Fed: The Devil is in the Detail
The Fed left rates unchanged, leading us to expect three rate hikes this year.
The FOMC holds eight regularly scheduled meetings during the year to decide its monetary policy. Only four of the meetings are followed by a press conference, in March, June, September and December, giving them arguably more prominence.
The conclusions of the 2 May meeting were therefore communicated via a press release only, which generally does not encourage the Fed to take major decisions since there is no opportunity to explain them to the market afterwards. This meeting will not have escaped this rule, in the sense that monetary policy has remained unchanged; by unanimous decision, the range of key rates remains at 1.50%-1.75%.
That said, two points are interesting to note.
Inflation closer to target
The Fed is much more confident about the inflation path. It no longer says that it will closely monitor price developments. It now sees inflation on an annualised basis approaching its target of 2%, both for headline inflation and for inflation excluding food and energy prices. For the first time, the Committee talked about a "symmetric" inflation target, implying that it will also tolerate inflation slightly above target.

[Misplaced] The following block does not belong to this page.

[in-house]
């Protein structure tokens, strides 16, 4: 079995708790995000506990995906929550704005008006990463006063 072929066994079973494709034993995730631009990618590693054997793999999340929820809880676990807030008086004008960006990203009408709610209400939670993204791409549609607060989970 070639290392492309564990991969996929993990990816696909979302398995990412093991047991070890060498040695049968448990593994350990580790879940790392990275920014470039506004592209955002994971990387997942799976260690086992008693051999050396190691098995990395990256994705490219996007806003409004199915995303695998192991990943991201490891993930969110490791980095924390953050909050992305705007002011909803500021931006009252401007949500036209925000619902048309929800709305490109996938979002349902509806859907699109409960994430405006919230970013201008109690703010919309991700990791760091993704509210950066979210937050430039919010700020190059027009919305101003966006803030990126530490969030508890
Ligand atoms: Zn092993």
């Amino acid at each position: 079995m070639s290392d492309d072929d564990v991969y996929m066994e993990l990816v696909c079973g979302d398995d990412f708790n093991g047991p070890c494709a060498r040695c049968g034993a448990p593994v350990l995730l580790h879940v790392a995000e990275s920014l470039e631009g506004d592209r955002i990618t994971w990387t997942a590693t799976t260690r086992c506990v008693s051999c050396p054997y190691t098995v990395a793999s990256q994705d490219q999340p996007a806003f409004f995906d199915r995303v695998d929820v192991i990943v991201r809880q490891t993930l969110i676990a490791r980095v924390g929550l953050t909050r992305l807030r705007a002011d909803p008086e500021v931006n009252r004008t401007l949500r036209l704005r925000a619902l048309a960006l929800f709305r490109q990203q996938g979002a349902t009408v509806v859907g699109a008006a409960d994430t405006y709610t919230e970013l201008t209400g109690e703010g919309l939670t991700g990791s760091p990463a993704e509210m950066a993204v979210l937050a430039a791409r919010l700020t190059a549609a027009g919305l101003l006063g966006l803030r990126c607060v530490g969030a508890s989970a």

The US economy is strong
The Fed believes the economy remains strong, especially investment, and the job market is dynamic. On the other hand, consumption showed signs of weakness in the first quarter.
Anticipation of the rate trajectory
Recent market data showed that inflation has been accelerating for several months, driven by rising oil prices, a weak dollar, trade war concerns and wage increases. Thus, the PCE (Personal Consumption Expenditure) index that the Fed follows closely shows that inflation reached 2.0% in March and inflation excluding food and energy prices rose to 1.9%. The market is therefore anticipating a 25bps increase in rates in June, and expects a second rise in rates before the end of the year, which is in line with the forecasts issued by the Fed in March.
We think the Fed could go further and raise rates three times by the end of the year: in June, September and December. This seems more consistent with macroeconomic data and the analysis of individual Fed members' speeches and projections. Indeed, whilst the projections of the Committee are made by voting and non-voting members, this year it’s the voting members who are more inclined to raise rates. Fed fund rates could therefore be raised to 2.25%-2.50% in December. Looking forward, we anticipate only one rate increase in 2019 because economic activity should slow down. The terminal rate would therefore be 2.75%. As for the Fed, it anticipates three interest rate increases in 2019 and two in 2020, which sets the Fed funds at 3,375% but the longer term rate drops to 2.875%.